Nasal Discharge & Sneezing in Dogs!
Dr Azeemulla H R
Yelahanka, Bengaluru Apr 15, 2019
When it comes to your furry little friend, you cannot see him/her suffering. You try to do everything possible to comfort your little buddy with utmost care. But this doesn’t stop you from wondering about things like- why my pet is sneezing? Why does my dog sneeze when I pet him? What can I do to comfort him? Are there any remedies for my sneezing pet? Is nasal discharge and sneezing normal in dogs?
Well, we have a few answers to your questions. All you have to do is keep reading.
Is nasal discharge and sneezing normal in dogs?
Well, take a breath of relief, please! Clear nasal discharge and sneezing are seen commonly in dogs, and the reason can be anything. Maybe your pooch has inhaling irritants or acquired an upper respiratory tract viral infection (which are not usually serious). As long as the discharge is clear, there is nothing to worry about.
The condition should be brought to the attention of the veterinary if the nasal discharge contains blood, or has a weird smell, or is thick and gray in colour. This indicates a more serious problem especially when it comes to an unvaccinated puppy.
What causes running nose and nose discharge in dogs?
Nose discharge (mucus) and sneezing in dogs may be a sign of benign viral infections or allergies. In the worst scenario, it can also be a sign of parasitic infections or severe infectious diseases like distemper, or nasal cancers. Therefore, do not let the condition go unseen. Look carefully for signs and symptoms like dog nose discharge, dry nose, wet nose, pale nose, running nose, etc.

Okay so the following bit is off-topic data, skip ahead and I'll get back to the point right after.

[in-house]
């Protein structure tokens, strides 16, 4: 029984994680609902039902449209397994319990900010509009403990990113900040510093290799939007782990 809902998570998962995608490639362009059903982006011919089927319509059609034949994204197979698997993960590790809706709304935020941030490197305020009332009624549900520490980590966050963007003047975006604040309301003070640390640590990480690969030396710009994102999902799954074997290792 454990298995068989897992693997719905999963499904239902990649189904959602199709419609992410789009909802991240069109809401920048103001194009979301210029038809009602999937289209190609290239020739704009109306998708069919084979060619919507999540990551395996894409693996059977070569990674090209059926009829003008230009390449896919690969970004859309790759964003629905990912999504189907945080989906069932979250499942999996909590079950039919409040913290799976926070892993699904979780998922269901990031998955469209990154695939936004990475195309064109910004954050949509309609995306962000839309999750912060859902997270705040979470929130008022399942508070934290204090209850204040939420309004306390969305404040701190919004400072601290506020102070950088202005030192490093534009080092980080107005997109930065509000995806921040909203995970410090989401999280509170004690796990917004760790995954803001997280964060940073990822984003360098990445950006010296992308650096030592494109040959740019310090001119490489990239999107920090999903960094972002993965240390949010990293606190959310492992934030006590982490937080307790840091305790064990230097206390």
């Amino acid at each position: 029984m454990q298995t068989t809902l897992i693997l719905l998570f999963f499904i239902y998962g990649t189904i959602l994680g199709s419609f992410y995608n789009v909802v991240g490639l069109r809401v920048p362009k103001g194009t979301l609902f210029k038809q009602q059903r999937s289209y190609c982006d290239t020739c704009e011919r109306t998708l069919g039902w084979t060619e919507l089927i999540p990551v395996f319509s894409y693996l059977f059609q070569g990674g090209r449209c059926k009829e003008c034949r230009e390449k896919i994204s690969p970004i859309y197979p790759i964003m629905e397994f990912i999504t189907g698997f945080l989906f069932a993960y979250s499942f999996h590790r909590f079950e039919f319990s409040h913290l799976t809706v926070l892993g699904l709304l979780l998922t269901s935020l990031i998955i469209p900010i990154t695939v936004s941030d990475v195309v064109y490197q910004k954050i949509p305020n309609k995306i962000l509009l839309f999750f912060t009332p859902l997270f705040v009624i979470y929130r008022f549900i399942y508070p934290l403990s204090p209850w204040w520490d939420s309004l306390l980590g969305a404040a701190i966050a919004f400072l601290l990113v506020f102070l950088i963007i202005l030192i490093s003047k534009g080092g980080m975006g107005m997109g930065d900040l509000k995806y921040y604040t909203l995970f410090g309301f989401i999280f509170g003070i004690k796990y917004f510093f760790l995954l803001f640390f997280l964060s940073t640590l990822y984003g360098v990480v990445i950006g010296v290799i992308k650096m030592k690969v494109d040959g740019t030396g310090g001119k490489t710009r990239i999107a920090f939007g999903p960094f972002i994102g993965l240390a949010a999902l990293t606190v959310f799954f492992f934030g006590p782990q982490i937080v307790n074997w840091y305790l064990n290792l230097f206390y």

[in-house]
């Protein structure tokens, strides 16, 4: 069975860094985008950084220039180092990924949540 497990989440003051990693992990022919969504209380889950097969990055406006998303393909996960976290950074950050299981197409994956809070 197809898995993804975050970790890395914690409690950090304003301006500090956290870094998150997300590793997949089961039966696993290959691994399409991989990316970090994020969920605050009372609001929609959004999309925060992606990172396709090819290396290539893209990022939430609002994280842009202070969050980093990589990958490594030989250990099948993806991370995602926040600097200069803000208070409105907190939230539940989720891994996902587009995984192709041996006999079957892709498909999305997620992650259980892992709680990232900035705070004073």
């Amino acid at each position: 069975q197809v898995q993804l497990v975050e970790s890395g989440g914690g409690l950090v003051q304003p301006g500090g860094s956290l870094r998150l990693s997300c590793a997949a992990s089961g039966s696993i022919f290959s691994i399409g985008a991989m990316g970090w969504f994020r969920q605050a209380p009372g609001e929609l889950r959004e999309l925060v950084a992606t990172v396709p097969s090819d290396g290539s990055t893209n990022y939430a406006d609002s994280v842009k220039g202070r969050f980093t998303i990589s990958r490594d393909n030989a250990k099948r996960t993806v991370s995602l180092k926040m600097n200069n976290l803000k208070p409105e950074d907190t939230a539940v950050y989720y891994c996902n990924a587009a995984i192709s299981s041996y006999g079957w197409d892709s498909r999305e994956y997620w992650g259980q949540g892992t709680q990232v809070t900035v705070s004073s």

The appropriate treatment action depends on the type and severity of the discharge and the physical state of the nose.
What are the common causes and treatments?
Abnormal nasal secretions in dogs can be a result of an allergic reaction to pollens, foods, drugs, mites, spores, and chemicals.
The symptoms can be a runny nose, sneezing, coughing, itchiness, and nosebleeds.
The treatment is to keep your pooch away from the allergen. You can also take your pet for an allergy test.
Polyps and tumors
Bloody discharge, pus, or mucus can indicate nasal polyps (overgrown mucus-producing glands) or nasal tumors.
This condition has to be addressed to a vet at the earliest. Usually, surgery is the go-to treatment for benign tumors, but the cancerous ones are usually managed with radiation.
A bacterial, fungal, or viral infection can cause a clear or pus-like discharge. Other symptoms include foul odor, a nosebleed, and coughing.
The treatment involves certain antibiotics or anti-fungal drugs. Sometimes surgery may be necessary for a chronic condition.
If there is something stuck in your pet’s nostril (like a bone or a grass), the first sign is the nasal discharge.
The other symptoms are sneezing, pawing at the nose, and slight nosebleeds.
It is best to consult with a vet. The vet will sedate your dog to remove the blockage carefully with tweezers, and then prescribe antibiotics to avoid infection.
A thick, sticky, yellowish nasal discharge in dogs indicates a sign of distemper which can cause pneumonia, fever and twitching and convulsions in dogs.
Treatment options are anticonvulsants, antibiotics, sedatives, and painkillers.
Cleft palate is seen in dogs as well. The primary symptom of fistula is discharge soon after your pet eats. Surgery is the most effective and commonly opted treatment option for cleft palates and oral-nasal fistulas.
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